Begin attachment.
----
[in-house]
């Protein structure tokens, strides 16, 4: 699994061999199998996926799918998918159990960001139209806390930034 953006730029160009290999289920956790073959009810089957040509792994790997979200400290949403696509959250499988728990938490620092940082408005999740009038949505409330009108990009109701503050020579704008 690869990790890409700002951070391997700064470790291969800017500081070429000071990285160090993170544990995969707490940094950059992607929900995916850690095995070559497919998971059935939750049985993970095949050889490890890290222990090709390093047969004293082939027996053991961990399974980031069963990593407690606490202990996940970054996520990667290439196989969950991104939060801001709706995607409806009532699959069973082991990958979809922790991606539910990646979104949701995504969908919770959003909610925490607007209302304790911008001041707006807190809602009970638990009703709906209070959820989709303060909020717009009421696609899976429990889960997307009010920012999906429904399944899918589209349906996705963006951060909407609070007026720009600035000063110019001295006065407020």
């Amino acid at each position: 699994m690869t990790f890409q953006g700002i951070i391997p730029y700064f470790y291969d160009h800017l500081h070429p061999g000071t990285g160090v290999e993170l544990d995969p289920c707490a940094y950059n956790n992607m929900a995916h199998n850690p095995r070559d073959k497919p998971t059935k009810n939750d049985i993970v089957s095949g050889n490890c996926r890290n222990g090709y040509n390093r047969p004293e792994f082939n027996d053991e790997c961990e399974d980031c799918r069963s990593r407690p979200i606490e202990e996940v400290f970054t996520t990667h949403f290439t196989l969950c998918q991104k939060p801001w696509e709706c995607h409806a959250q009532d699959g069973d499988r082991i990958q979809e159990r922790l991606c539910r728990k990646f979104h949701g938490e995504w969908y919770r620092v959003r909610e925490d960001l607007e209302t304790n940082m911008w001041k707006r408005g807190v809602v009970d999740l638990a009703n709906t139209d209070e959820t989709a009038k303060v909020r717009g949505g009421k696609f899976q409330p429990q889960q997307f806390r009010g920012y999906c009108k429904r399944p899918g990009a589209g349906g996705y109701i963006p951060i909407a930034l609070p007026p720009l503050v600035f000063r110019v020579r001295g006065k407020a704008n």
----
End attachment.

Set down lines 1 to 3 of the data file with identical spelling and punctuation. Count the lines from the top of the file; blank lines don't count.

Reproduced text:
[in-house]
């Protein structure tokens, strides 16, 4: 699994061999199998996926799918998918159990960001139209806390930034 953006730029160009290999289920956790073959009810089957040509792994790997979200400290949403696509959250499988728990938490620092940082408005999740009038949505409330009108990009109701503050020579704008 690869990790890409700002951070391997700064470790291969800017500081070429000071990285160090993170544990995969707490940094950059992607929900995916850690095995070559497919998971059935939750049985993970095949050889490890890290222990090709390093047969004293082939027996053991961990399974980031069963990593407690606490202990996940970054996520990667290439196989969950991104939060801001709706995607409806009532699959069973082991990958979809922790991606539910990646979104949701995504969908919770959003909610925490607007209302304790911008001041707006807190809602009970638990009703709906209070959820989709303060909020717009009421696609899976429990889960997307009010920012999906429904399944899918589209349906996705963006951060909407609070007026720009600035000063110019001295006065407020």
């Amino acid at each position: 699994m690869t990790f890409q953006g700002i951070i391997p730029y700064f470790y291969d160009h800017l500081h070429p061999g000071t990285g160090v290999e993170l544990d995969p289920c707490a940094y950059n956790n992607m929900a995916h199998n850690p095995r070559d073959k497919p998971t059935k009810n939750d049985i993970v089957s095949g050889n490890c996926r890290n222990g090709y040509n390093r047969p004293e792994f082939n027996d053991e790997c961990e399974d980031c799918r069963s990593r407690p979200i606490e202990e996940v400290f970054t996520t990667h949403f290439t196989l969950c998918q991104k939060p801001w696509e709706c995607h409806a959250q009532d699959g069973d499988r082991i990958q979809e159990r922790l991606c539910r728990k990646f979104h949701g938490e995504w969908y919770r620092v959003r909610e925490d960001l607007e209302t304790n940082m911008w001041k707006r408005g807190v809602v009970d999740l638990a009703n709906t139209d209070e959820t989709a009038k303060v909020r717009g949505g009421k696609f899976q409330p429990q889960q997307f806390r009010g920012y999906c009108k429904r399944p899918g990009a589209g349906g996705y109701i963006p951060i909407a930034l609070p007026p720009l503050v600035f000063r110019v020579r001295g006065k407020a704008n």